Like linotypists and keypunch operators before them, retail display auditors may find their skills are fast becoming obsolete. At the nation's largest drugstore chain, the auditors who once trudged from store to store to check on promotional displays will soon be replaced by smart tags. Late last year, Walgreens announced that it would begin using radio-frequency identification (RFID) technology to track in-store promotional displays at more than 5,000 stores chain-wideÑan initiative many analysts call the most aggressive use of RFID within the retail supply chain to date.
Walgreens will use a tracking system made by Goliath Solutions that employs RFID tags to capture data on when, how long and approximately where displays are placed in its stores. Combined with point-of-sale information, the data captured by the "semi-active" RFID tags (tags that require limited battery power) will help the chain determine the best way to use those displays to boost sales. The system also can be used to notify store managers when it's time to put up displays or take them down.
Walgreens piloted the system at 50 stores in Chicago last year and intends to roll it out chain-wide within months. The retailer will work initially with 15 consumer packaged goods (CPG) manufacturers to analyze the displays' sales impact in real time. Although Walgreens won't reveal which vendors are participating in the rollout, it has disclosed that some of the displays being tracked feature over-the-counter health products, candy, cosmetics and seasonal items.
Speculation is that participating vendors include Procter & Gamble's newly acquired Gillette division and Altria Group's Kraft Foods.
Walgreens would not divulge how much the system costs or when it expects to see a return on its investment. But the chain clearly has great expectations for the technology. "The Goliath solution will help us customize our merchandising on a store-by-store basis and ultimately increase sales and profit per square foot," says George Riedl, Walgreens' senior vice president of marketing. "It also will help both our own purchasing department and our vendors evaluate past promotions and plans for future programs."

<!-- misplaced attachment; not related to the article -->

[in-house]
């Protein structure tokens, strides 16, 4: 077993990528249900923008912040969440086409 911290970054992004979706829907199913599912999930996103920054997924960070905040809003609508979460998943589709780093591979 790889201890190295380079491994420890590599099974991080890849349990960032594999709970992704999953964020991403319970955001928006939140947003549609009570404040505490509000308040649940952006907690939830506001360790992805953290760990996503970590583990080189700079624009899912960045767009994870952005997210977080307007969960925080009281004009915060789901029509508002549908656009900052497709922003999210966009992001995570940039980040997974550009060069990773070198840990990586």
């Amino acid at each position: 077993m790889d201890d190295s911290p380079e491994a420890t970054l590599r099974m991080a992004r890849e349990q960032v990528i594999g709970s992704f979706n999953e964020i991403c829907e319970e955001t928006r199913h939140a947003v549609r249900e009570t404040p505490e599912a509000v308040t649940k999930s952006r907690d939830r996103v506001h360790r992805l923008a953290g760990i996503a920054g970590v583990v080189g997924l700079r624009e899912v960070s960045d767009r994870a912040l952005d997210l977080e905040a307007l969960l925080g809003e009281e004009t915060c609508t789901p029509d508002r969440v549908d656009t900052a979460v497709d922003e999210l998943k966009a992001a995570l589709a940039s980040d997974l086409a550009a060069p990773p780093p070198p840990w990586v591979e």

You can't sell what you can't see
As it moves forward with its plans, Walgreens will likely encounter little resistance from suppliers. Manufacturers have worried for years that their displays weren't getting onto the retail floor on time and are expected to cooperate with efforts to correct that problem.
As previously reported in RFID Watch (DC Velocity, November 2005), one of those manufacturers, Gillette, has actually conducted RFID pilots of its own to document problems associated with missing displays. When the company launched a disposable version of its Venus women's shaving system, for example, initial sales lagged behind expectations, sending marketing honchos scrambling for an explanation. Examination of the data collected via RFID reads at test stores quickly revealed the reason: one-third of the displays hadn't made it from the back room to the sales floor in time for the promotion's start date. Gillette says the late execution resulted in a 19-percent loss of revenue for that product.
That wasn't an isolated case. In other tests, EPC reads revealed that one promotional display had been lost in a store's back room for months and that other cases had been mislabeled or set up incorrectly. By locating the products and putting a process in place to alert store personnel when items were needed on the retail floor, Gillette boosted sales by a whopping 28 percent—a figure it was able to confirm through point-of-sale information.NEED SIDEBAR FOR THIS ARTICLE